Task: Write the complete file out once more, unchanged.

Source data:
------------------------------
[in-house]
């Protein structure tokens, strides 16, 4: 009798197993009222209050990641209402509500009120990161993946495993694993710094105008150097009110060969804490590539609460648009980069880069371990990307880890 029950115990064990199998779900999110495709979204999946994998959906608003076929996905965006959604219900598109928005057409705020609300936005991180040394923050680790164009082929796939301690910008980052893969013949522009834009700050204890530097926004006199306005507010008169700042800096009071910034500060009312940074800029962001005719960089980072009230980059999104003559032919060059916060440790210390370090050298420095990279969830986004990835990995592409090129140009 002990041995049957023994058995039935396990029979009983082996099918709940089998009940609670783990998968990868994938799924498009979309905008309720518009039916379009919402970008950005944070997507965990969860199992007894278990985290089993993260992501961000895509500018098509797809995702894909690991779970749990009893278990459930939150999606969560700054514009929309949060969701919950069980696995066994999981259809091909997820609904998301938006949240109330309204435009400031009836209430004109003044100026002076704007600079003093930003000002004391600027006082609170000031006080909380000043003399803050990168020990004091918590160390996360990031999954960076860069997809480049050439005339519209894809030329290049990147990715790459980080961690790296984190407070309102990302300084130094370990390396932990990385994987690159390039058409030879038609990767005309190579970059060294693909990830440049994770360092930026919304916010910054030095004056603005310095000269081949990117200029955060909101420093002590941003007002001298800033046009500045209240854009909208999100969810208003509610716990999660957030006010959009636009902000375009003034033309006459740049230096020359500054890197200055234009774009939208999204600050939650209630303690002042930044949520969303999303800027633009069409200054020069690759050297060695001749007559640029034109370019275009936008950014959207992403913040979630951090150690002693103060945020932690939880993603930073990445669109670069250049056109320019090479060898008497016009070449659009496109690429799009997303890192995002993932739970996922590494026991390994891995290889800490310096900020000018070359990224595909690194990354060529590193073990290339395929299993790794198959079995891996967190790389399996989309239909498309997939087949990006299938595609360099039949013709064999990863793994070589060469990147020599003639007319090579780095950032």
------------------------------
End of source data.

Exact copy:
[in-house]
């Protein structure tokens, strides 16, 4: 009798197993009222209050990641209402509500009120990161993946495993694993710094105008150097009110060969804490590539609460648009980069880069371990990307880890 029950115990064990199998779900999110495709979204999946994998959906608003076929996905965006959604219900598109928005057409705020609300936005991180040394923050680790164009082929796939301690910008980052893969013949522009834009700050204890530097926004006199306005507010008169700042800096009071910034500060009312940074800029962001005719960089980072009230980059999104003559032919060059916060440790210390370090050298420095990279969830986004990835990995592409090129140009 002990041995049957023994058995039935396990029979009983082996099918709940089998009940609670783990998968990868994938799924498009979309905008309720518009039916379009919402970008950005944070997507965990969860199992007894278990985290089993993260992501961000895509500018098509797809995702894909690991779970749990009893278990459930939150999606969560700054514009929309949060969701919950069980696995066994999981259809091909997820609904998301938006949240109330309204435009400031009836209430004109003044100026002076704007600079003093930003000002004391600027006082609170000031006080909380000043003399803050990168020990004091918590160390996360990031999954960076860069997809480049050439005339519209894809030329290049990147990715790459980080961690790296984190407070309102990302300084130094370990390396932990990385994987690159390039058409030879038609990767005309190579970059060294693909990830440049994770360092930026919304916010910054030095004056603005310095000269081949990117200029955060909101420093002590941003007002001298800033046009500045209240854009909208999100969810208003509610716990999660957030006010959009636009902000375009003034033309006459740049230096020359500054890197200055234009774009939208999204600050939650209630303690002042930044949520969303999303800027633009069409200054020069690759050297060695001749007559640029034109370019275009936008950014959207992403913040979630951090150690002693103060945020932690939880993603930073990445669109670069250049056109320019090479060898008497016009070449659009496109690429799009997303890192995002993932739970996922590494026991390994891995290889800490310096900020000018070359990224595909690194990354060529590193073990290339395929299993790794198959079995891996967190790389399996989309239909498309997939087949990006299938595609360099039949013709064999990863793994070589060469990147020599003639007319090579780095950032």